Pewaukee School History: Violence

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Wednesday, December 3, 2019, was unlike any other day. Kids poured in the doors, laughter filled the halls, the school was filled with sleep deprived students and exhausted teachers yet to drink their morning coffee. But, something was out of place. Police officers were everywhere. In the halls, classrooms, and entrances, their cars were parked on the grass, a glaring reminder of the eight recent outbreaks of violence in Wisconsin schools. Pewaukee School District has seemed like a safe haven in these past few weeks but it has had its fair share of violence as well.

Nina Donovan
On the left is Pewaukee Highschool plan to build a new building that would accommodate more students. Pictured on the right is the current-day building.

Beth Youngeagle and Laura Bengs shared their concerns when the High School was evacuated in 2017 after threats were posted in a bathroom “At the time, I was a special ed teacher and my students were extremely scared,”  Youngeagle said. Students flooded out of high school, unsure where to go. “…students were asking what’s going on? Why are we doing this?” Bengs said, “And I didn’t have any answers. I said, I’m experiencing this just like you are, but we need to listen to directions and I’m sure we’ll find out.”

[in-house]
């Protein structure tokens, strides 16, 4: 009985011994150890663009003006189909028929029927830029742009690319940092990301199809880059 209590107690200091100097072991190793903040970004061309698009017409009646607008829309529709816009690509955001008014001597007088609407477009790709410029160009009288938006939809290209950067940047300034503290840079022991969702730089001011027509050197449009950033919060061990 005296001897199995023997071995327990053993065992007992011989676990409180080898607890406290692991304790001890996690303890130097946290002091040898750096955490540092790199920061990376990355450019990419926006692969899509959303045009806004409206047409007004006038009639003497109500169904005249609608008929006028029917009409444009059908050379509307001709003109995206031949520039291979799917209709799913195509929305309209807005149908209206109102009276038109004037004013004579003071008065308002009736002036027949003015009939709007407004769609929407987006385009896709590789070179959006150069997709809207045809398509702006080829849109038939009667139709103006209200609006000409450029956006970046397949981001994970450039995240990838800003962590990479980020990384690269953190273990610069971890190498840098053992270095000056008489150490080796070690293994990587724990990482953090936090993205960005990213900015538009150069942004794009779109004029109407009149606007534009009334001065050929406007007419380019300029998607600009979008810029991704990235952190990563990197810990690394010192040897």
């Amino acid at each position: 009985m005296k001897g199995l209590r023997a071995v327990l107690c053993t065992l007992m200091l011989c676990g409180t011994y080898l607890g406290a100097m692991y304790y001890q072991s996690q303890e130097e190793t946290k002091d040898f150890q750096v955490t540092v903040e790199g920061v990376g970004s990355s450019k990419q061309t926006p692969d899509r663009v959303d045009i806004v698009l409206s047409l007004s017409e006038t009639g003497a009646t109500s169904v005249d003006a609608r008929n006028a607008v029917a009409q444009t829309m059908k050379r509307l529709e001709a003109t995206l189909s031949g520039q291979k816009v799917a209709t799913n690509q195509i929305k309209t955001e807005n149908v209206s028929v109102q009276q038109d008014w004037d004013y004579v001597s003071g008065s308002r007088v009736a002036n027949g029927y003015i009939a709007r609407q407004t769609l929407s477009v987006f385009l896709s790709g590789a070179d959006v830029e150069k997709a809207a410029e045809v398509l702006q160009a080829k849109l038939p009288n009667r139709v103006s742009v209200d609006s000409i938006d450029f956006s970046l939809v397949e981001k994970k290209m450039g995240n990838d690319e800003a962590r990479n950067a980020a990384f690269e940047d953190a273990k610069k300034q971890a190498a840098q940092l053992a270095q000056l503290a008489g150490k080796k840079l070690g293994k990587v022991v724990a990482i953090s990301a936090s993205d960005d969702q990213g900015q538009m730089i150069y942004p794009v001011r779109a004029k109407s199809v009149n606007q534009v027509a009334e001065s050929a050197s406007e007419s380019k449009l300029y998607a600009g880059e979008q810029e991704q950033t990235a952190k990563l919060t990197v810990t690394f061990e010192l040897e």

The entire high school congregated in Pewaukee Lake Elementary’s gym when the previous principal, Marty VanHulle addressed the crowd.  “He was a calming individual in this building,” Youngeagle said. The students were released from the gym and sent home on buses without personal belongings, while teachers were escorted back into the building to retrieve their car keys.

Another threat like this one shut the school down the day before homecoming, canceling homecoming festivities. VanHulle says they investigated but still felt uncomfortable and, to be safe, canceled school. “So that was always a day that was really active and, and energizing around here.” said VanHulle, “And it was really kind of creepy because there was nobody here there was myself and a few administrators because we were still trying to get down to the bottom of what had happened.”

While school was shut down, students and teachers were at home, having an unscheduled day off. “I actually went to breakfast with my daughter, because normally I wouldn’t be able to do that during the week.” Youngeagle said. “And people are saying, aren’t you excited to have the day off? I said, No, I’m really sad to have off for this reason.”

Both teachers and principal attest to observing rattled students the days and weeks after both incidents “…it was challenging to come back and get your footing again and get traction on what you were working on before.” said Bengs.

He believes that this harrowing incident had some positivity. “…it did make us refocus on connecting with students and being in the moment when you’re with them.” Bengs said, “And kind of focusing on what matters as well as the stuff we’re trying to get done. So it’s not a horrible shift, but it did impact what we’re doing.

Regardless of the situation, they all believe Pewaukee is a safe place. “I think it’s about as safe as you could ask a high school to be,” VanHulle said.